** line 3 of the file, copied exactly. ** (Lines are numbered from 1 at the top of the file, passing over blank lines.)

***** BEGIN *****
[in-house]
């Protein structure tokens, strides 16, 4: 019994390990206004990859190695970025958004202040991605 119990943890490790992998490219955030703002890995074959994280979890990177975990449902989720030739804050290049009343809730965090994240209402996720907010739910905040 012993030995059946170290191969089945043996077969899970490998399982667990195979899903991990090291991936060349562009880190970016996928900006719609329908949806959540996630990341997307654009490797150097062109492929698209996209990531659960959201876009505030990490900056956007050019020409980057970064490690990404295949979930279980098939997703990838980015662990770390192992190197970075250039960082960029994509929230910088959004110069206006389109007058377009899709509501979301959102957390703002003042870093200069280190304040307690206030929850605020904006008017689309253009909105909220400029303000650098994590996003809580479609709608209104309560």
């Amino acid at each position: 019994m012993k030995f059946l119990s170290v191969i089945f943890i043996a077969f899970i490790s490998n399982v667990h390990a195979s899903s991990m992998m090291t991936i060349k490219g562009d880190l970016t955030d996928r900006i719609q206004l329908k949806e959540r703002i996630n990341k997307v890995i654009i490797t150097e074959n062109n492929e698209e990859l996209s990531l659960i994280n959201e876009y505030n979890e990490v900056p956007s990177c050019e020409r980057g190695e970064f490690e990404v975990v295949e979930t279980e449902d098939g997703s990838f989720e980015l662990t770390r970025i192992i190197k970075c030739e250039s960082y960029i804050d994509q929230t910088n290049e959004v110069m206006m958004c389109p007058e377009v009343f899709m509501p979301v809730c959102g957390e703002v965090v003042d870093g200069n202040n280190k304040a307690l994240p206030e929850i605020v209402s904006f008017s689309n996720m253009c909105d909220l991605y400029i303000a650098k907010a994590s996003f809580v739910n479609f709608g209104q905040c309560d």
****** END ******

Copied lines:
């Amino acid at each position: 019994m012993k030995f059946l119990s170290v191969i089945f943890i043996a077969f899970i490790s490998n399982v667990h390990a195979s899903s991990m992998m090291t991936i060349k490219g562009d880190l970016t955030d996928r900006i719609q206004l329908k949806e959540r703002i996630n990341k997307v890995i654009i490797t150097e074959n062109n492929e698209e990859l996209s990531l659960i994280n959201e876009y505030n979890e990490v900056p956007s990177c050019e020409r980057g190695e970064f490690e990404v975990v295949e979930t279980e449902d098939g997703s990838f989720e980015l662990t770390r970025i192992i190197k970075c030739e250039s960082y960029i804050d994509q929230t910088n290049e959004v110069m206006m958004c389109p007058e377009v009343f899709m509501p979301v809730c959102g957390e703002v965090v003042d870093g200069n202040n280190k304040a307690l994240p206030e929850i605020v209402s904006f008017s689309n996720m253009c909105d909220l991605y400029i303000a650098k907010a994590s996003f809580v739910n479609f709608g209104q905040c309560d």